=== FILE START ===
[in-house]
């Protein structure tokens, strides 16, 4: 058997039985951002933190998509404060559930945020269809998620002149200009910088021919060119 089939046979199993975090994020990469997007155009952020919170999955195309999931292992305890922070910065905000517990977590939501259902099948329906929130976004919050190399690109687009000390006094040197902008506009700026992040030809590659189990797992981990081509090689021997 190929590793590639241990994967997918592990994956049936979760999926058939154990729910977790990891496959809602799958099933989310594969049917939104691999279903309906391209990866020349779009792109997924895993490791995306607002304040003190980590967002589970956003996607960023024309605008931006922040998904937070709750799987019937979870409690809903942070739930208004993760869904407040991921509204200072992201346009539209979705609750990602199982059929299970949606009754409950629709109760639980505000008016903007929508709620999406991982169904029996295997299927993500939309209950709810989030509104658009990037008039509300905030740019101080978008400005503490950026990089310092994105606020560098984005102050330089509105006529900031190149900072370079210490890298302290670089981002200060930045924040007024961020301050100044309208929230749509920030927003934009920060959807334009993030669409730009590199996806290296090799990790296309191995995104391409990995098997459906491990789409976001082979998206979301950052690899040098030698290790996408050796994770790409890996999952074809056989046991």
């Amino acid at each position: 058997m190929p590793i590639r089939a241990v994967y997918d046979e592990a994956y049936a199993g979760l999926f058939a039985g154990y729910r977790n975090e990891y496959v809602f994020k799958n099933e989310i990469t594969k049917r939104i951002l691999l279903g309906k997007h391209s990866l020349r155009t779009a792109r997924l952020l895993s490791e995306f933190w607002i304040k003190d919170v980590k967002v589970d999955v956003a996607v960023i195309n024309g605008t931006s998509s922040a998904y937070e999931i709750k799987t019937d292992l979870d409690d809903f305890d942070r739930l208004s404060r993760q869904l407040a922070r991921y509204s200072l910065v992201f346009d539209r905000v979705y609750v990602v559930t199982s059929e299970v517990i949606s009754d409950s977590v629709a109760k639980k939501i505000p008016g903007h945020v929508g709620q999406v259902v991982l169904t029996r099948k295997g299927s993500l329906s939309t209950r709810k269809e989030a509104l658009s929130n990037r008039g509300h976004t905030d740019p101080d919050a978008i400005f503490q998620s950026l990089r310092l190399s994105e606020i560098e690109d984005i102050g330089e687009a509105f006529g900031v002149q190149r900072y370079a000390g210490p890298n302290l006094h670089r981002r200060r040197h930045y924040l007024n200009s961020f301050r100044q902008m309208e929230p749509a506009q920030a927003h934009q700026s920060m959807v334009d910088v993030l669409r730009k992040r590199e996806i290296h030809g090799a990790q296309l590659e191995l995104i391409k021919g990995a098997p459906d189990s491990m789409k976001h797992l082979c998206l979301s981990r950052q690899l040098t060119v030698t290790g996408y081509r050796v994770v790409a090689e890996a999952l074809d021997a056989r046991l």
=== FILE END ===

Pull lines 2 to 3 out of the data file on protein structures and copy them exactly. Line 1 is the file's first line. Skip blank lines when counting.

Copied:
């Protein structure tokens, strides 16, 4: 058997039985951002933190998509404060559930945020269809998620002149200009910088021919060119 089939046979199993975090994020990469997007155009952020919170999955195309999931292992305890922070910065905000517990977590939501259902099948329906929130976004919050190399690109687009000390006094040197902008506009700026992040030809590659189990797992981990081509090689021997 190929590793590639241990994967997918592990994956049936979760999926058939154990729910977790990891496959809602799958099933989310594969049917939104691999279903309906391209990866020349779009792109997924895993490791995306607002304040003190980590967002589970956003996607960023024309605008931006922040998904937070709750799987019937979870409690809903942070739930208004993760869904407040991921509204200072992201346009539209979705609750990602199982059929299970949606009754409950629709109760639980505000008016903007929508709620999406991982169904029996295997299927993500939309209950709810989030509104658009990037008039509300905030740019101080978008400005503490950026990089310092994105606020560098984005102050330089509105006529900031190149900072370079210490890298302290670089981002200060930045924040007024961020301050100044309208929230749509920030927003934009920060959807334009993030669409730009590199996806290296090799990790296309191995995104391409990995098997459906491990789409976001082979998206979301950052690899040098030698290790996408050796994770790409890996999952074809056989046991």
């Amino acid at each position: 058997m190929p590793i590639r089939a241990v994967y997918d046979e592990a994956y049936a199993g979760l999926f058939a039985g154990y729910r977790n975090e990891y496959v809602f994020k799958n099933e989310i990469t594969k049917r939104i951002l691999l279903g309906k997007h391209s990866l020349r155009t779009a792109r997924l952020l895993s490791e995306f933190w607002i304040k003190d919170v980590k967002v589970d999955v956003a996607v960023i195309n024309g605008t931006s998509s922040a998904y937070e999931i709750k799987t019937d292992l979870d409690d809903f305890d942070r739930l208004s404060r993760q869904l407040a922070r991921y509204s200072l910065v992201f346009d539209r905000v979705y609750v990602v559930t199982s059929e299970v517990i949606s009754d409950s977590v629709a109760k639980k939501i505000p008016g903007h945020v929508g709620q999406v259902v991982l169904t029996r099948k295997g299927s993500l329906s939309t209950r709810k269809e989030a509104l658009s929130n990037r008039g509300h976004t905030d740019p101080d919050a978008i400005f503490q998620s950026l990089r310092l190399s994105e606020i560098e690109d984005i102050g330089e687009a509105f006529g900031v002149q190149r900072y370079a000390g210490p890298n302290l006094h670089r981002r200060r040197h930045y924040l007024n200009s961020f301050r100044q902008m309208e929230p749509a506009q920030a927003h934009q700026s920060m959807v334009d910088v993030l669409r730009k992040r590199e996806i290296h030809g090799a990790q296309l590659e191995l995104i391409k021919g990995a098997p459906d189990s491990m789409k976001h797992l082979c998206l979301s981990r950052q690899l040098t060119v030698t290790g996408y081509r050796v994770v790409a090689e890996a999952l074809d021997a056989r046991l």